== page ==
I am not enough.
In the era of Brené Brown and Oprah, I'm not supposed to say this, even when it's true. Here. I'll show you.
Take the piece I wrote for The Bark magazine about why dogs hump. You find it informative, but maybe you're wanting a bit more, and bam. There it is. An illustration by Keely Reyes with the bubble, "It's complicated." Perfection.
Illustrations are like a dollop of ice cream on your brownie, like being tucked in with an extra blanket on a cold night. Illustrations make us whole; they make everything better.
Write about dogs I can do, but help you visualize canine science with something other than my words? Can't help you there (except when I draw informative arrows). Just look at my first (and last) attempt to draw a dog.
That's right. Dog 1 is standing and Dog 2 is sitting, and no, Dog 2 is not a penguin or a frozen turkey with a goat head.
Artists do extraordinary work in the science arena. See for yourself. In its second year running, the Symbiartic crew here at Scientific American asked artists to join the #SciArt tweet storm this past week.
Meet three of my favorite contributors to #SciArt:
Natalya Zahn, @natalya_zahn, Instagram
I found Natalya through her illustrated blog Oscar Ate My Muffin that follows "the charmed life of a Rhodesian Ridgeback with a fondness for discarded or unattended baked goods." It is as good as it sounds.
You can imagine my happiness when Zahn agreed to contribute illustrations to a chapter I co-authored with Alexandra Horowitz for Animal Behaviour for Shelter Veterinarians and Staff. Zahn takes play bows to another level.
And then there are her illustrations for The Bark article '50 Shades of Brown,' which need no further introduction.
Lili Chin, @lilita_yaya, Facebook, Instagram
Lili Chin partners with experts in training and veterinary behavior and medicine to create educational posters and graphics, many of which are free to download.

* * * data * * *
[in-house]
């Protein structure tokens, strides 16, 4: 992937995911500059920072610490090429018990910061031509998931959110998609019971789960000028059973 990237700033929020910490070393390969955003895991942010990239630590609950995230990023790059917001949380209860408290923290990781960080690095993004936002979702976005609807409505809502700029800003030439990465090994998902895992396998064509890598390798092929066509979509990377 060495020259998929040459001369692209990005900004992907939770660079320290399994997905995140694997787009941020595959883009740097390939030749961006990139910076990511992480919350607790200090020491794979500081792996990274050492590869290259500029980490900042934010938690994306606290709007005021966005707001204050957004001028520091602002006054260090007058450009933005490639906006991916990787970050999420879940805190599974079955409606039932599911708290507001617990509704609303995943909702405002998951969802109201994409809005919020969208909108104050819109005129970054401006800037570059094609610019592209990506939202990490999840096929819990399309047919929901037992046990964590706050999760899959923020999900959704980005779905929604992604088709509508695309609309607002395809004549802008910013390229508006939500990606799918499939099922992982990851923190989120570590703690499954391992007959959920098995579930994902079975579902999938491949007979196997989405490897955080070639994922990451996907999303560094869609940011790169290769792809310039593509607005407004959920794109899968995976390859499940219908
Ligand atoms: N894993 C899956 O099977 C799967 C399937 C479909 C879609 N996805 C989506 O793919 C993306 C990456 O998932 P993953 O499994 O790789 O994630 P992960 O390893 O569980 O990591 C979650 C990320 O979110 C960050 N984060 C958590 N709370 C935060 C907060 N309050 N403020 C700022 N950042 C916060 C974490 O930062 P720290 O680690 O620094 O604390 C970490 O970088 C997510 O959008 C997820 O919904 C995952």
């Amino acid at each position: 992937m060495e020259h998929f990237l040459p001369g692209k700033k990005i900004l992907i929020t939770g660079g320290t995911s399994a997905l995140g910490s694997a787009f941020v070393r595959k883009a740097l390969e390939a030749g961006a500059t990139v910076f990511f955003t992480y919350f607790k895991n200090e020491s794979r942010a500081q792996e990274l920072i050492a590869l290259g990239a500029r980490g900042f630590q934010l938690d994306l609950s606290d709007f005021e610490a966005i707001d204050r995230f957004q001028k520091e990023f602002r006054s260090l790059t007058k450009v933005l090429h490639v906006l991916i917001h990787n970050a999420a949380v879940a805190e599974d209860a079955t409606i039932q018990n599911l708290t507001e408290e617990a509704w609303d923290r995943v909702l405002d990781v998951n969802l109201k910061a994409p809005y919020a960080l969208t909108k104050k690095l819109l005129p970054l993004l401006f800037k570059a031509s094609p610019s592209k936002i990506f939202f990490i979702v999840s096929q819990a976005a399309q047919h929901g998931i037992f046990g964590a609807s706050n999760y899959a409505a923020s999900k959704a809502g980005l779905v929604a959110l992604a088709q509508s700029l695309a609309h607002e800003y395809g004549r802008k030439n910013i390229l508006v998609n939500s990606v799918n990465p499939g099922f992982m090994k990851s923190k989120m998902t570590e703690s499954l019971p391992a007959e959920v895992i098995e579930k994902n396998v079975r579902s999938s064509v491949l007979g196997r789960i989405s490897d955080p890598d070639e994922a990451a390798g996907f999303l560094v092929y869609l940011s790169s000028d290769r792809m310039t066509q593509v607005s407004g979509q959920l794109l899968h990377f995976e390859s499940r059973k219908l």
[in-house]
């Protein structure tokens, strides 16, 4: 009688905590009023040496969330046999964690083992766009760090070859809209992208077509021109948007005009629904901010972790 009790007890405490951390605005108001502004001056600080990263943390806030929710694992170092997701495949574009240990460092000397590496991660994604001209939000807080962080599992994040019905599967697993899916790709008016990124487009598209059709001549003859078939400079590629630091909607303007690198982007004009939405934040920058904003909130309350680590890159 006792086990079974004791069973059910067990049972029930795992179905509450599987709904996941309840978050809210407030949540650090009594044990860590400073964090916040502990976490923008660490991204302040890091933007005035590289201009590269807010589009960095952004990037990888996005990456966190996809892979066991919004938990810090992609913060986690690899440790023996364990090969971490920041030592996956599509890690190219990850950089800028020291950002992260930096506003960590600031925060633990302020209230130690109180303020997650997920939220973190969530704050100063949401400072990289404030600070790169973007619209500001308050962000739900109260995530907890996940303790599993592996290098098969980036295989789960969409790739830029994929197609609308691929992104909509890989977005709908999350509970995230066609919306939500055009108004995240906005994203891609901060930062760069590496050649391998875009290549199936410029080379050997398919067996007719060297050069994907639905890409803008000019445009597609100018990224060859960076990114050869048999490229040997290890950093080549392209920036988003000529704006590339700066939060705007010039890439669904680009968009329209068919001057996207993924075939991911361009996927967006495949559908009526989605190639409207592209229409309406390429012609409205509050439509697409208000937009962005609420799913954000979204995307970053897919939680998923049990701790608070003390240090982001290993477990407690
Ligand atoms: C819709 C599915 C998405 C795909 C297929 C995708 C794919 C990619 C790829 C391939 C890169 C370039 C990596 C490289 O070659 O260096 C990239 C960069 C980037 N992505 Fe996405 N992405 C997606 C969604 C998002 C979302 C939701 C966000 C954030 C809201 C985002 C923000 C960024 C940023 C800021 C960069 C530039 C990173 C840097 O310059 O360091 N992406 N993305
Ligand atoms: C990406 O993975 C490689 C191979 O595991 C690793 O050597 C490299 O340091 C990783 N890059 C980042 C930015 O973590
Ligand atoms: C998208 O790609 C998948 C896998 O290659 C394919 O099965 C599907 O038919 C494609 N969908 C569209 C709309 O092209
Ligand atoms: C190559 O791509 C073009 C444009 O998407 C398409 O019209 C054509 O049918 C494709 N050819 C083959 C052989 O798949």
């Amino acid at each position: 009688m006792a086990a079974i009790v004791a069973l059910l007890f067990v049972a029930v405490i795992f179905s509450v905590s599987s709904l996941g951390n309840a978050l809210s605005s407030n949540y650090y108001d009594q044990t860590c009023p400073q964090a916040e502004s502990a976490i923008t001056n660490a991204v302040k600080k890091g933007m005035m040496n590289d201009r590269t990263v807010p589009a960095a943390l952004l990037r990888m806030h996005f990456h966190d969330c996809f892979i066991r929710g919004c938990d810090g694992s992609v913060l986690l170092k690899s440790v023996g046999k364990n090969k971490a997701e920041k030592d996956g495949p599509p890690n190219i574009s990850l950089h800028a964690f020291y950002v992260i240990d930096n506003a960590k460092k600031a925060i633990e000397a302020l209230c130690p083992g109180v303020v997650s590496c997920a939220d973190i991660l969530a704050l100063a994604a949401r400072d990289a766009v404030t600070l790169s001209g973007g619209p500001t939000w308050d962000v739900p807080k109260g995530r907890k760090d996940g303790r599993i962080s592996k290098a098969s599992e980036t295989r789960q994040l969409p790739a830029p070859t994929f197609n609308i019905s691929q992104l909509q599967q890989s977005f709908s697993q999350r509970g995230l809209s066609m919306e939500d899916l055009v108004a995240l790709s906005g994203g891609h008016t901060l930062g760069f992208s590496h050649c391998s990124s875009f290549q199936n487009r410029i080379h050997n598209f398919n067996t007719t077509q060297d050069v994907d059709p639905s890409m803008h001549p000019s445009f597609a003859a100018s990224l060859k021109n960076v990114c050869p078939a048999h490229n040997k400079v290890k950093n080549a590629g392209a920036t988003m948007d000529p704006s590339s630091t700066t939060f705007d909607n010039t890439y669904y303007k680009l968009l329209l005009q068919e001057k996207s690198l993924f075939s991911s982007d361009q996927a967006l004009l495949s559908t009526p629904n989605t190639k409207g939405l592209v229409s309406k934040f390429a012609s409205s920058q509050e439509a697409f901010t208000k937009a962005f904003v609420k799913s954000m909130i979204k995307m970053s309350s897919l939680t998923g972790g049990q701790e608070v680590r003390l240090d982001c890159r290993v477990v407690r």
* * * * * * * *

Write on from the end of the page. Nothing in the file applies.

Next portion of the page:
Here's one of my favorite posters inspired by this quote: "If you can teach a whale to pee in a cup, you can train your dog without punishment" - Ted Turner (Behaviorist & Exotic Animal Trainer)*
Buzz Hoot Roar, @BuzzHootRoar, Facebook
Meet the graphics-driven blog that explains scientific concepts in 300 words or less. It's where I go to learn about the rank stench of asparagus pee or when I can't remember the difference between a turtle and a tortoise or a frog and a toad.
Robin Sutton Anders, Sarah Blackmon, and Eleanor Spicer Rice are the backbone of Buzz Hoot Roar along with resident and guest artists and contributing writers. When it comes to dogs, they've taken on dog humping, brought to life by Jamie Wolfe, and why dogs are better bomb detectors than turkey vultures, written by Cat Warren and illustrated by Christine Fleming.
In conclusion, join me in raising a glass to #SciArt!
* A quick note on punishment: By golly this is not to say that reducing a behavior's frequency or intensity is not part of learning and training. I like this poster because it's filled with great examples of animals who learned to perform a slew of nifty behaviors not because they were forced into it. On the other hand, force and aversive techniques have a longstanding history in dog training despite not being in the best interest of dogs or their human companions. More here from IAABC and Susan Friedman on the growing movement to enhance dog well-being in training.